Management Skills: Be Trustworthy

Gravity keeps the earth rotating perfectly around the sun. If that gravitational force became any weaker, we would drift away from the sun forever. Trust is the gravity that keeps our relationships in orbit – including work relationships. The first step to building trust is to trust others. Here’s how I think we complete step two and become trustworthy.

Act with Integrity

To me, integrity means doing what I say I am going to do. I try to keep every commitment I make to my reports. The best management technique I’ve learned is practicing weekly one-on-one meetings with my team members. I try never to miss one. When bosses cancel or reschedule meetings at the last-minute it seems the boss feels his time is more valuable than his team’s.

Address Conflict Quickly

I believe in resolving staff disagreements fast. Sometimes this means moderating a controlled argument. I once let two reports scream at each other for about thirty minutes. I was afraid I was doing the wrong thing or worse I would lose control of the situation. After the argument, they agreed on a resolution and shook hands. It was a big win. I never had an issue with them again and they became a highly productive team for me.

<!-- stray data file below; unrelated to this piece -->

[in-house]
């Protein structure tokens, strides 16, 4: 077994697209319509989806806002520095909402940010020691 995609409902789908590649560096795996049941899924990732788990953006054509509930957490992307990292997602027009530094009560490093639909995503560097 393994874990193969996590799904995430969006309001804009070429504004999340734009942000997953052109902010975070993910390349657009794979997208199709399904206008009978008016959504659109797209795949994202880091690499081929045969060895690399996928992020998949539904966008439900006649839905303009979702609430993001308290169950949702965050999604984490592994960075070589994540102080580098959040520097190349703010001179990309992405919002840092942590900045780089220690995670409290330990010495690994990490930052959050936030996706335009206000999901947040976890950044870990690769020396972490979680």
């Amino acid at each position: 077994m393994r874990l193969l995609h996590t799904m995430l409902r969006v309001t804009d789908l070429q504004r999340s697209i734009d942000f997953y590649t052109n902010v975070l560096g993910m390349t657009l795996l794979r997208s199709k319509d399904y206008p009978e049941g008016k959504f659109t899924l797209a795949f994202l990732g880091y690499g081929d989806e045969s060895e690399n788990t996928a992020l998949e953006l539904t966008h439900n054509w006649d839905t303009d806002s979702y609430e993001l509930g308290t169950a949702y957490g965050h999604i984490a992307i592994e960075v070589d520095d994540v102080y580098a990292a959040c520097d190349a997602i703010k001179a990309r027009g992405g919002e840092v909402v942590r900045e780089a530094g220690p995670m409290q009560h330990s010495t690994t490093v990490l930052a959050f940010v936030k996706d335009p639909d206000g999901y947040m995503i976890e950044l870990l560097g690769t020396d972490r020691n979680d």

Communicate Change Early and Honestly

Change is inevitable, yet I see how surprised people are when they learn about the next organizational shift. I try to teach my team to expect change. Some organizational shifts are confidential, but I try not to let people sweat anymore than necessary. I tell them why we are changing, what it means for them and how we will survive this new direction just like all the others.

Be Candid

I appreciate yet rarely hear straight talk these days. I try to avoid spin, dancing around an issue, sarcasm, patronizing and jargon. Telling people what they want to hear won’t make them more effective. True candor can make people uncomfortable but it’s more uncomfortable for them and me to have an untrusting team.

Admit Mistakes

I figure I’m wrong at least 25 percent of the time. When this happens I accept responsibility for mistakes, apologize, learn and sometimes make fun of myself a bit. I used to let my ego get in the way, but today I realize how admitting mistakes actually builds credibility.

There’s no script for earning the trust of others, and people won’t remember most of what we say at work. In fact, I bet my reports don’t remember what we talked about three weeks ago. But I’m sure you remember the last time your boss broke a promise, ignored a concern, talked in circles or passed blame. What really matters are our actions and commitment to being truly trustworthy.

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